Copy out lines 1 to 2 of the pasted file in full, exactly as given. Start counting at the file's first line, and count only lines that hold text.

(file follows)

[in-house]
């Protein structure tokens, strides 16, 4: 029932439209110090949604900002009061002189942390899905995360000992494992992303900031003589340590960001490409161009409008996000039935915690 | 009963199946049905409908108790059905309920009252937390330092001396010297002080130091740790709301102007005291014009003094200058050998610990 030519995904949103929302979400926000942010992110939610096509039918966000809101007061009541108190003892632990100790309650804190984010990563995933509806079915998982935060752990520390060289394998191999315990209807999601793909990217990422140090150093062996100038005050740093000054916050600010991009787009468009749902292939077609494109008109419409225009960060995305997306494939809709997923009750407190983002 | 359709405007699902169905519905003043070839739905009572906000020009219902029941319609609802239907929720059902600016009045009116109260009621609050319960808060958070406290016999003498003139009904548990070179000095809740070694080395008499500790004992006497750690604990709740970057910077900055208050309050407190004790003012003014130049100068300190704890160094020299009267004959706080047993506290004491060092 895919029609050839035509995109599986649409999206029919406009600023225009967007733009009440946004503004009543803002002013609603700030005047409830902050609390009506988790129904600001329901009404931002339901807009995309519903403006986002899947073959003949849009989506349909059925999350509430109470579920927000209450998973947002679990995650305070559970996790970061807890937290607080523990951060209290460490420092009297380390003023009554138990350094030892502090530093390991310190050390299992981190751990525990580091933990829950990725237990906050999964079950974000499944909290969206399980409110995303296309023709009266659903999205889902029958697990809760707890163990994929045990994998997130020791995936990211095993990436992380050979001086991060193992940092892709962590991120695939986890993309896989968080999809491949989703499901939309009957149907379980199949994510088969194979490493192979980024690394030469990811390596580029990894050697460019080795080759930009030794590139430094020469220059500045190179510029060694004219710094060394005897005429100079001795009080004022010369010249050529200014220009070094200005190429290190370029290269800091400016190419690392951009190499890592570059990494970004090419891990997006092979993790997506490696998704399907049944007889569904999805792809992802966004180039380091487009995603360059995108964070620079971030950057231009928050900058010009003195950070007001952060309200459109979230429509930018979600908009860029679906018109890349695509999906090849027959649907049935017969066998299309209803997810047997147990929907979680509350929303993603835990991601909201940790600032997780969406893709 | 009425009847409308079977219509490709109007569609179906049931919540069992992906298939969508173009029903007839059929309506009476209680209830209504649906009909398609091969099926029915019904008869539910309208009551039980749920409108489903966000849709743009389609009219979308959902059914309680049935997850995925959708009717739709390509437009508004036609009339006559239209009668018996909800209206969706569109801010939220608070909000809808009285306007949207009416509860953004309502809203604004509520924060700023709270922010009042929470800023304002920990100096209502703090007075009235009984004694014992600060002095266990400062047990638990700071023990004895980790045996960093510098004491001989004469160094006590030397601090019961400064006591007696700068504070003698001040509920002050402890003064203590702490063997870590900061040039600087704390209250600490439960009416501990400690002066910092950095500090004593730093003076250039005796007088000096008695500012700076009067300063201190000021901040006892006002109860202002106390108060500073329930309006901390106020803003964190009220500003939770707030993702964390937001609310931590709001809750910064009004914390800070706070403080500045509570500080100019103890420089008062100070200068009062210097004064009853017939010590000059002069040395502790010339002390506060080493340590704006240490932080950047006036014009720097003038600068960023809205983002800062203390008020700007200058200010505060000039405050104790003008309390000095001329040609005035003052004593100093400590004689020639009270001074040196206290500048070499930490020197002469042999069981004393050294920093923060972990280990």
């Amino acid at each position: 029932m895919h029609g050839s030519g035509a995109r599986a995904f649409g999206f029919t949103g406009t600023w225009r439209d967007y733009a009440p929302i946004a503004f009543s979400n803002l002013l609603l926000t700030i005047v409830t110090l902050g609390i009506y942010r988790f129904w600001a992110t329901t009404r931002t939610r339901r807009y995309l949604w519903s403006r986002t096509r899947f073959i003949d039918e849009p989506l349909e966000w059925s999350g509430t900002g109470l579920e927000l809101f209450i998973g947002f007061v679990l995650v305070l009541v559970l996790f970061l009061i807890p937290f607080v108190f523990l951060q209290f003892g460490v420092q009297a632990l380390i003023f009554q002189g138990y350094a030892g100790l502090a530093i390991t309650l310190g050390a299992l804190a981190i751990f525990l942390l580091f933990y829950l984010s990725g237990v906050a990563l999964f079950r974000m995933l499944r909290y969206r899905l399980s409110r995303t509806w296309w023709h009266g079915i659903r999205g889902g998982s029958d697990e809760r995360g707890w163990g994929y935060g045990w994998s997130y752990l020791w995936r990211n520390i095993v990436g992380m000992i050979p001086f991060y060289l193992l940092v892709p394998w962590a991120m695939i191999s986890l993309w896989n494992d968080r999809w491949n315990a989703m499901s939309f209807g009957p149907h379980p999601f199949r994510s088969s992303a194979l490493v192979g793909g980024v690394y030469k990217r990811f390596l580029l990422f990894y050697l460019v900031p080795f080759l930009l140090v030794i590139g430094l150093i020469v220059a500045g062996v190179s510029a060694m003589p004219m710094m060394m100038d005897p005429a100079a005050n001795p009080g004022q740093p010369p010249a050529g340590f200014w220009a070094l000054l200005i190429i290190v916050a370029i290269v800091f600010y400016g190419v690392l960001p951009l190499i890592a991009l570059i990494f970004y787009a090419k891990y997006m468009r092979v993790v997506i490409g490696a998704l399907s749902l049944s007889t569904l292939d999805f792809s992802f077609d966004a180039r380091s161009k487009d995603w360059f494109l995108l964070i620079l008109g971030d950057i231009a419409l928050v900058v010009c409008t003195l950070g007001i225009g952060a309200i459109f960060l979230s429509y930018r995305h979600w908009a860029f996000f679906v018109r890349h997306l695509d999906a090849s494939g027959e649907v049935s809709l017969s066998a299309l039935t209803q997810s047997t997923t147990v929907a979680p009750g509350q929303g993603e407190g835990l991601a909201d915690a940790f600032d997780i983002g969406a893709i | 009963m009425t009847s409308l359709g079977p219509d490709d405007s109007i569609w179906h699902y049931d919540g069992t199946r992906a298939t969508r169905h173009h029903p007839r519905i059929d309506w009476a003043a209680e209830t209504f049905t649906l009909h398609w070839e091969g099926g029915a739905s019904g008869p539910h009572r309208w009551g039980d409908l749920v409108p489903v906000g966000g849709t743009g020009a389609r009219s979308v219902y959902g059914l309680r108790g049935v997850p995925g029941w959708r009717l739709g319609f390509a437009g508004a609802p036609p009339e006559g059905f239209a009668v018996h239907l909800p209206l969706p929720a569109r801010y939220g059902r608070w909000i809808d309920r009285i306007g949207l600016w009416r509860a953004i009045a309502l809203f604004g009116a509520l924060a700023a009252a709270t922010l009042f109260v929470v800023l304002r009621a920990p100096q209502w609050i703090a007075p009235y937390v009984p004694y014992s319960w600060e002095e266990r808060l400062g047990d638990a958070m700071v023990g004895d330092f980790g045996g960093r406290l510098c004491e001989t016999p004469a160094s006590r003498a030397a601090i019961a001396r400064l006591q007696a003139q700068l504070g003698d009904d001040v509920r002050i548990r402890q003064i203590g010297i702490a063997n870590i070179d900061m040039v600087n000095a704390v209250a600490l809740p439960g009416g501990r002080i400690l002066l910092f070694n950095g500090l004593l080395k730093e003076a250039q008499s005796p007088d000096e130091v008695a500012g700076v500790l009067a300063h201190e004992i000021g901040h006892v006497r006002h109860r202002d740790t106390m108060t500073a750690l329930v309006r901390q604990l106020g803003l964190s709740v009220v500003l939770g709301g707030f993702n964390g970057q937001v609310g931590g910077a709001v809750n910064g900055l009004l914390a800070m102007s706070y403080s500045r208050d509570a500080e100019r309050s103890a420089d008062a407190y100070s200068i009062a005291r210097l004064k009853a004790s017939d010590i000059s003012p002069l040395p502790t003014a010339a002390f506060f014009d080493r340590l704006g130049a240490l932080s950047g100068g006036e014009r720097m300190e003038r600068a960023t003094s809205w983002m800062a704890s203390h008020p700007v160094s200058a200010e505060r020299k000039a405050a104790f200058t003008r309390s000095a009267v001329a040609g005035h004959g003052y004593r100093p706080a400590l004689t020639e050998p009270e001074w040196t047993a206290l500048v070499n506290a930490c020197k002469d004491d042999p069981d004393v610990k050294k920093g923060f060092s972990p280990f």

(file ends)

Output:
[in-house]
């Protein structure tokens, strides 16, 4: 029932439209110090949604900002009061002189942390899905995360000992494992992303900031003589340590960001490409161009409008996000039935915690 | 009963199946049905409908108790059905309920009252937390330092001396010297002080130091740790709301102007005291014009003094200058050998610990 030519995904949103929302979400926000942010992110939610096509039918966000809101007061009541108190003892632990100790309650804190984010990563995933509806079915998982935060752990520390060289394998191999315990209807999601793909990217990422140090150093062996100038005050740093000054916050600010991009787009468009749902292939077609494109008109419409225009960060995305997306494939809709997923009750407190983002 | 359709405007699902169905519905003043070839739905009572906000020009219902029941319609609802239907929720059902600016009045009116109260009621609050319960808060958070406290016999003498003139009904548990070179000095809740070694080395008499500790004992006497750690604990709740970057910077900055208050309050407190004790003012003014130049100068300190704890160094020299009267004959706080047993506290004491060092 895919029609050839035509995109599986649409999206029919406009600023225009967007733009009440946004503004009543803002002013609603700030005047409830902050609390009506988790129904600001329901009404931002339901807009995309519903403006986002899947073959003949849009989506349909059925999350509430109470579920927000209450998973947002679990995650305070559970996790970061807890937290607080523990951060209290460490420092009297380390003023009554138990350094030892502090530093390991310190050390299992981190751990525990580091933990829950990725237990906050999964079950974000499944909290969206399980409110995303296309023709009266659903999205889902029958697990809760707890163990994929045990994998997130020791995936990211095993990436992380050979001086991060193992940092892709962590991120695939986890993309896989968080999809491949989703499901939309009957149907379980199949994510088969194979490493192979980024690394030469990811390596580029990894050697460019080795080759930009030794590139430094020469220059500045190179510029060694004219710094060394005897005429100079001795009080004022010369010249050529200014220009070094200005190429290190370029290269800091400016190419690392951009190499890592570059990494970004090419891990997006092979993790997506490696998704399907049944007889569904999805792809992802966004180039380091487009995603360059995108964070620079971030950057231009928050900058010009003195950070007001952060309200459109979230429509930018979600908009860029679906018109890349695509999906090849027959649907049935017969066998299309209803997810047997147990929907979680509350929303993603835990991601909201940790600032997780969406893709 | 009425009847409308079977219509490709109007569609179906049931919540069992992906298939969508173009029903007839059929309506009476209680209830209504649906009909398609091969099926029915019904008869539910309208009551039980749920409108489903966000849709743009389609009219979308959902059914309680049935997850995925959708009717739709390509437009508004036609009339006559239209009668018996909800209206969706569109801010939220608070909000809808009285306007949207009416509860953004309502809203604004509520924060700023709270922010009042929470800023304002920990100096209502703090007075009235009984004694014992600060002095266990400062047990638990700071023990004895980790045996960093510098004491001989004469160094006590030397601090019961400064006591007696700068504070003698001040509920002050402890003064203590702490063997870590900061040039600087704390209250600490439960009416501990400690002066910092950095500090004593730093003076250039005796007088000096008695500012700076009067300063201190000021901040006892006002109860202002106390108060500073329930309006901390106020803003964190009220500003939770707030993702964390937001609310931590709001809750910064009004914390800070706070403080500045509570500080100019103890420089008062100070200068009062210097004064009853017939010590000059002069040395502790010339002390506060080493340590704006240490932080950047006036014009720097003038600068960023809205983002800062203390008020700007200058200010505060000039405050104790003008309390000095001329040609005035003052004593100093400590004689020639009270001074040196206290500048070499930490020197002469042999069981004393050294920093923060972990280990």